Birds of Prey (WB)

Suddenly, there aren’t blockbusters to play—at least not new ones. Plenty of drive-ins have been running revival #content like those Spielberg summer classics, or Ghostbusters, or The Goonies. Some of this is fun; sometimes it resembles the least imaginative outdoor-movie programming in any given major city (minus even the most obvious cult items like The Big Lebowski). 

It’s a shame that more theaters (and/or more studios) don’t seem interested in programming more specific throwback fare, rather than the usual ‘80s suspects. I saw, for example, What Lies Beneath and the original X-Men together at a drive-in 20 years ago this month, and I’d love to see the endless anniversary appreciations and criticism that’s become a staple of every pop culture website translated into something you can actually go see: double features from the summer of 1988, or 1995, or 2002.

More interesting, to me, is the way that the unassuming IFC horror title The Wretched became an early-summer drive-in mainstay simply by making itself available. As it happens, The Wretched is a throwback befitting its drive-in release: Set in a small lakefront tourist town, it captures the feeling of summer, with its scares providing a whoosh of autumn chill in the air. 

More interesting, to me, is the way that the unassuming IFC horror title The Wretched became an early-summer drive-in mainstay simply by making itself available.

It’s no longer a given that the blockbuster line-up for any any given summer will actually feel seasonal (not least because potential blockbusters are released all around the calendar). It’s one precedent set by Jaws, the “first blockbuster” of legend, that shifted release patterns and essentially created the summer-movie industry, that’s gone mostly ignored in the decades since. Jaws feels like summer. Watching it last month at a drive-in as the muggy air turned chilly, it felt right at home.

The Wretched isn’t as great a movie as Jaws, of course, but its relative disposability feels summer-y too. Modern drive-ins so rarely venture outside the top 10 movies at the box office that it’s a little bit thrilling to see them recreate new box office charts (however skimpy) in their own image. 

IFC, emboldened by their success with The Wretched, is keeping the horror-movie parade going. Relic, a quietly bleak movie of metaphorical horrors, did a week at drive-ins before hitting VOD, and The Rental, a new horror thriller from Dave Franco, had its premiere at a drive-in. They’ll be joined by movies like My Spy and Palm Springs that traditional theaters might have blanched at showing simultaneously with their VOD premieres, and more cheap exploitation fare like Followed, another social media thriller that looks a little less meandering than Infamous.  

The Wretched (IFC)

Are these smaller movies, plus various spring leftovers, plus the occasional big-studio title shunted off to VOD but given a token release, plus greatest-hits packages from years past, enough to cobble together a whole summer movie season? Not really. Tenet looked like a potential coup, a happy medium for anyone dying but not literally willing to risk death to see the latest Christopher Nolan movie on a big screen… but now it seems likely to move into the fall or beyond, when east coast drive-ins, at least, will start to close for the season.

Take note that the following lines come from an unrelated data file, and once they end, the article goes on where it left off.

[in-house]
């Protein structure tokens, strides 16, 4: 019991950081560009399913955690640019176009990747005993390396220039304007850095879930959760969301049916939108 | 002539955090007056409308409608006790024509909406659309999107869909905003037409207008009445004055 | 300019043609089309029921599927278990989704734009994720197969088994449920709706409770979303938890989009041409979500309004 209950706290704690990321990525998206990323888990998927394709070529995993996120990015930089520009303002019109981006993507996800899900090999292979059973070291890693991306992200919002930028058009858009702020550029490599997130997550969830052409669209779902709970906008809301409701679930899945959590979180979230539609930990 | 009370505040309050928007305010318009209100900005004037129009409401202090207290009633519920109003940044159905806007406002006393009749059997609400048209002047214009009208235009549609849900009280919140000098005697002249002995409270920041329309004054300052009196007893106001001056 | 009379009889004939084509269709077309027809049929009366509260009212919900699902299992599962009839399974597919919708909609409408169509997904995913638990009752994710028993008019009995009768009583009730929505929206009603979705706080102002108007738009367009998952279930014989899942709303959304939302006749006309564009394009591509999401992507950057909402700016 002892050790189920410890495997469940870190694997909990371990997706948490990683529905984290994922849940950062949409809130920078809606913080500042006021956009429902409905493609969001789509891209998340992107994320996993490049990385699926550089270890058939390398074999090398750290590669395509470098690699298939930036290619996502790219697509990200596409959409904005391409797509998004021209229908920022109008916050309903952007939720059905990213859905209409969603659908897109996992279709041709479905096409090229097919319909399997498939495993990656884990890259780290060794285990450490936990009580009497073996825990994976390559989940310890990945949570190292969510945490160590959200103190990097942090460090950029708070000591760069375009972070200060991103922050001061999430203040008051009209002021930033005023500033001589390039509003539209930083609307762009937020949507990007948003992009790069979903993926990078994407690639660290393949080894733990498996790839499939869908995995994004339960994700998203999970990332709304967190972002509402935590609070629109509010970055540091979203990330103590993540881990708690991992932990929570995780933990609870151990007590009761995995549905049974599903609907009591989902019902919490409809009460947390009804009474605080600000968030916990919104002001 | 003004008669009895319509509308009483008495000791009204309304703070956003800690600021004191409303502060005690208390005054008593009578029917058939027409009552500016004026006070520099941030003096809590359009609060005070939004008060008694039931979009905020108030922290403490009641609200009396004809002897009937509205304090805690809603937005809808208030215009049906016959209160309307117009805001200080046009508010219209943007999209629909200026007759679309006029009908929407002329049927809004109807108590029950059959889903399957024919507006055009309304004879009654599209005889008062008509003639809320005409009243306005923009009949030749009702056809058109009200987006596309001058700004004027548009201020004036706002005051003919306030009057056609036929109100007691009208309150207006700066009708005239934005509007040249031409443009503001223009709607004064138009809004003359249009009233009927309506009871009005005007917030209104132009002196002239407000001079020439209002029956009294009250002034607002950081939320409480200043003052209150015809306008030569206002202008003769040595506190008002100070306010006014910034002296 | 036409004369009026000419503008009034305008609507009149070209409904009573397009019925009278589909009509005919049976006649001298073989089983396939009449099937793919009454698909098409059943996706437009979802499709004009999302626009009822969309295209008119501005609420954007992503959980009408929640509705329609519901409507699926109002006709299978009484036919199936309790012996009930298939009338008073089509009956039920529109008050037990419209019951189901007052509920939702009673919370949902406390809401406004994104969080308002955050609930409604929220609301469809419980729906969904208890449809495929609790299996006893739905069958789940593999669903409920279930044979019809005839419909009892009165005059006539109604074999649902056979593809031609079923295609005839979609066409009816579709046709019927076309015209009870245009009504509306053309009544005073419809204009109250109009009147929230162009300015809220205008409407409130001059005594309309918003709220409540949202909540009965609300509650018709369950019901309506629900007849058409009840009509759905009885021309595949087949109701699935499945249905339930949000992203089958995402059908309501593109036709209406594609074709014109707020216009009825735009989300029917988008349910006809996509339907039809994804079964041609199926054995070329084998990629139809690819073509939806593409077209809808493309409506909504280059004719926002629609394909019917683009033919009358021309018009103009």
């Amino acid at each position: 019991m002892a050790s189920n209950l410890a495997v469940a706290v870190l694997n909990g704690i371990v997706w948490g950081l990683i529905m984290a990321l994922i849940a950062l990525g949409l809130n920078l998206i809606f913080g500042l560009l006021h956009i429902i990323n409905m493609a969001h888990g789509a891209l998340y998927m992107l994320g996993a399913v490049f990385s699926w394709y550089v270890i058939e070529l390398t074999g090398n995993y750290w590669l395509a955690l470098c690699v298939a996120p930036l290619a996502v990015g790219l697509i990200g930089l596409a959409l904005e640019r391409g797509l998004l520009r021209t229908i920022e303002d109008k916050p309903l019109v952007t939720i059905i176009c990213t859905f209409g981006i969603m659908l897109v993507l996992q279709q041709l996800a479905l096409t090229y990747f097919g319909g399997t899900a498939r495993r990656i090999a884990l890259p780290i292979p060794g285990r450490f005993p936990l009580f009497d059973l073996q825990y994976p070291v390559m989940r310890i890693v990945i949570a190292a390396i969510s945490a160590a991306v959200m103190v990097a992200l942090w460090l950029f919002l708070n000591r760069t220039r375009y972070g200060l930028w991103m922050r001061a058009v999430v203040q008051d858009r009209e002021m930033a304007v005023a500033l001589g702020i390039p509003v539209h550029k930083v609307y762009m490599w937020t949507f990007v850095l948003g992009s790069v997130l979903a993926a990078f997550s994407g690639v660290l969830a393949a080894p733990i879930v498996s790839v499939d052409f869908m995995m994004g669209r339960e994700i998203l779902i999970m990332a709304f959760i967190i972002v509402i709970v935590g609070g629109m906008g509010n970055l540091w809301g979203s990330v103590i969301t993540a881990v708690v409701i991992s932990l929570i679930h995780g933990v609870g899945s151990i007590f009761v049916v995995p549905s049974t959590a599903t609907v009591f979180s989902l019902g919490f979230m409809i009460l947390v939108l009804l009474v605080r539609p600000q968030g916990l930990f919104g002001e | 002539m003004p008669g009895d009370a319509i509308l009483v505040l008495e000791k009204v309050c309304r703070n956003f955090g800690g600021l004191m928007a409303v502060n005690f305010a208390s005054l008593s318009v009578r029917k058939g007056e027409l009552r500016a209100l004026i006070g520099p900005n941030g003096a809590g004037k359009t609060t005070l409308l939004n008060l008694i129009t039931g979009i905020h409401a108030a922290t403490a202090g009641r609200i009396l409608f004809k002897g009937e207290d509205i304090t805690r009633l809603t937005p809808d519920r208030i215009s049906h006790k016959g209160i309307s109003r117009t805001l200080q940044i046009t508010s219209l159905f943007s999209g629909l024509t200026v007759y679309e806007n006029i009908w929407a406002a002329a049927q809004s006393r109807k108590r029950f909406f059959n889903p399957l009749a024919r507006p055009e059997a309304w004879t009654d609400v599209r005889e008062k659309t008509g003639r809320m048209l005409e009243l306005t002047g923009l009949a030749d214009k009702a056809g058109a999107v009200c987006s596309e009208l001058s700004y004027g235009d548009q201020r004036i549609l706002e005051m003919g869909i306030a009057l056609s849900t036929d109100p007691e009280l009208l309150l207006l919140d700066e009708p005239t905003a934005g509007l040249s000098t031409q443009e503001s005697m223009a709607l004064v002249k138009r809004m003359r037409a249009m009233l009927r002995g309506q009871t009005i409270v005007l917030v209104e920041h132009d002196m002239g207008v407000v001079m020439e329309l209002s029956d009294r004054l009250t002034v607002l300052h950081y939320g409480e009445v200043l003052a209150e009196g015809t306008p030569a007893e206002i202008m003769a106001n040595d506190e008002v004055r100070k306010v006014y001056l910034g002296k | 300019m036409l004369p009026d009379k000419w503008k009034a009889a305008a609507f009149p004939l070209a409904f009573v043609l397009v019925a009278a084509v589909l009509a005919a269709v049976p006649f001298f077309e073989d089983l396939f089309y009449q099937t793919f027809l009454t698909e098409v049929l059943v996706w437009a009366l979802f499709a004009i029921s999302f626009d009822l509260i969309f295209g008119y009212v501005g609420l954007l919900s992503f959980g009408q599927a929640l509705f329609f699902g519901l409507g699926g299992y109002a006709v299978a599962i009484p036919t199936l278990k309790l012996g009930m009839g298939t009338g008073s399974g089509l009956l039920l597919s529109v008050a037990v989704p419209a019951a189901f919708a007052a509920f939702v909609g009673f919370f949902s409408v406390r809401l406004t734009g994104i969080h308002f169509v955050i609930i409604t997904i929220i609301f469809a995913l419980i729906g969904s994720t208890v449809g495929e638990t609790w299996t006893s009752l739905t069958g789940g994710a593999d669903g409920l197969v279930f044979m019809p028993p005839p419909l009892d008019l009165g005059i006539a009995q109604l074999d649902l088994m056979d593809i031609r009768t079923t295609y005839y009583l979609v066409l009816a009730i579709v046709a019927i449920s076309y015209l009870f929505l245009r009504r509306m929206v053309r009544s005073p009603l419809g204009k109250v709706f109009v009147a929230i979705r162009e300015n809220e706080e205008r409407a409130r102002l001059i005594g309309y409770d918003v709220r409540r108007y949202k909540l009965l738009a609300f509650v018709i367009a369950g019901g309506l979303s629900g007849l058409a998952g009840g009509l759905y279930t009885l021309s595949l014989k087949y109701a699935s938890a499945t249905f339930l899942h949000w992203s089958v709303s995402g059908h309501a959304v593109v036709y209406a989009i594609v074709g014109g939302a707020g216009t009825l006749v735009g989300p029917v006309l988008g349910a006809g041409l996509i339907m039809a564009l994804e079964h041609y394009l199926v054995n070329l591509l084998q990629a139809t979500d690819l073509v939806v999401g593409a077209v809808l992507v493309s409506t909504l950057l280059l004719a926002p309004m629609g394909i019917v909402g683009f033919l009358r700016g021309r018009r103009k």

The summer movie season was so gargantuan for so long that three months of IFC horror movies and Spielberg redux will look meager by comparison. But this summer’s offerings in drive-in theaters do feel seasonal and specific in a way that past seasons have reserved for the most elite of beloved blockbusters. For better and worse, summer moviegoing has become an experience again. 

[T]his summer’s offerings in drive-in theaters do feel seasonal and specific in a way that past seasons have reserved for the most elite of beloved blockbusters. For better and worse, summer moviegoing has become an experience again. 

Even if the pandemic drags on without proper treatments for another year, chances are, people who saw Infamous starring Bella Thorne will remember when, why, and how they saw it, because these are the kind of circumstances (and this is the kind of movie) that require those explanations. I certainly had no reason to revisit Shrek ever again, but I’m just as certain that I’ll remember sitting with my four-year-old daughter in the front seat of our Honda on our third Malta outing last month. Did she like the movie? It’s hard to say. (“The donkey just won’t stop talking,” she observed without judgment but also without much amusement.) But I bet she’ll remember it. 

For 90 minutes and change, my abiding fear as a parent during a pandemic—that this will last long enough to dominate the childhood memories she’s starting to form, not as a blip but as part of her childhood itself—softened into a feeling less suffused with dread, not so ridden with anxiety. In the front seat of our car, forced by something new to try something old, it felt, however briefly, like a normal summer.